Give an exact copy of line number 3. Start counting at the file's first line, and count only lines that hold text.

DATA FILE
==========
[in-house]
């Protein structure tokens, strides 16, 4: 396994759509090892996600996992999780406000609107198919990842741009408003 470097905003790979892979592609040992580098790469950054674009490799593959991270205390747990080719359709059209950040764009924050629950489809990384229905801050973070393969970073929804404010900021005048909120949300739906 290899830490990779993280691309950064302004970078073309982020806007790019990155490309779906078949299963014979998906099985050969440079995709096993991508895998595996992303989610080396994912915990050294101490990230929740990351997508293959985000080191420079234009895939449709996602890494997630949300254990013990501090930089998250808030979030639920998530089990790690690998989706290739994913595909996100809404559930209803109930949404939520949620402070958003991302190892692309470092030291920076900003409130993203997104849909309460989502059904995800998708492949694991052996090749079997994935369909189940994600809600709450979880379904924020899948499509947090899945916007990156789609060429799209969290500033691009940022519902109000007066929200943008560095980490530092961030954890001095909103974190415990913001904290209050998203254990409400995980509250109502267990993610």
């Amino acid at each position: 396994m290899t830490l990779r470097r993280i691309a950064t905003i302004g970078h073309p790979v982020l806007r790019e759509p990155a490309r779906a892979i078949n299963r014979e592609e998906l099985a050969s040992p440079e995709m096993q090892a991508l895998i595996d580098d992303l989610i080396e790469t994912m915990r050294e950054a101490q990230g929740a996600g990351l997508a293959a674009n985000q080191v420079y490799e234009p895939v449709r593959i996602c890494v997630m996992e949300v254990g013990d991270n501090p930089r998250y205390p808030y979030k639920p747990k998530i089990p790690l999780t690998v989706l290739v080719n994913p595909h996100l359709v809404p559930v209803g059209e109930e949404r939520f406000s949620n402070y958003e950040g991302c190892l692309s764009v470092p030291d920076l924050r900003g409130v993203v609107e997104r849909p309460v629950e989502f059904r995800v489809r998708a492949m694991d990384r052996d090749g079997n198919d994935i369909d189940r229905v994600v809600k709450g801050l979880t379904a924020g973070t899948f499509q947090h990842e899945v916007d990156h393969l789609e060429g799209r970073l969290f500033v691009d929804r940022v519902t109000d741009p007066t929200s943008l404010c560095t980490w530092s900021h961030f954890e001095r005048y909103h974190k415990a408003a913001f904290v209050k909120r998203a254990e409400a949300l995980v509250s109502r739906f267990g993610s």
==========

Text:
């Amino acid at each position: 396994m290899t830490l990779r470097r993280i691309a950064t905003i302004g970078h073309p790979v982020l806007r790019e759509p990155a490309r779906a892979i078949n299963r014979e592609e998906l099985a050969s040992p440079e995709m096993q090892a991508l895998i595996d580098d992303l989610i080396e790469t994912m915990r050294e950054a101490q990230g929740a996600g990351l997508a293959a674009n985000q080191v420079y490799e234009p895939v449709r593959i996602c890494v997630m996992e949300v254990g013990d991270n501090p930089r998250y205390p808030y979030k639920p747990k998530i089990p790690l999780t690998v989706l290739v080719n994913p595909h996100l359709v809404p559930v209803g059209e109930e949404r939520f406000s949620n402070y958003e950040g991302c190892l692309s764009v470092p030291d920076l924050r900003g409130v993203v609107e997104r849909p309460v629950e989502f059904r995800v489809r998708a492949m694991d990384r052996d090749g079997n198919d994935i369909d189940r229905v994600v809600k709450g801050l979880t379904a924020g973070t899948f499509q947090h990842e899945v916007d990156h393969l789609e060429g799209r970073l969290f500033v691009d929804r940022v519902t109000d741009p007066t929200s943008l404010c560095t980490w530092s900021h961030f954890e001095r005048y909103h974190k415990a408003a913001f904290v209050k909120r998203a254990e409400a949300l995980v509250s109502r739906f267990g993610s």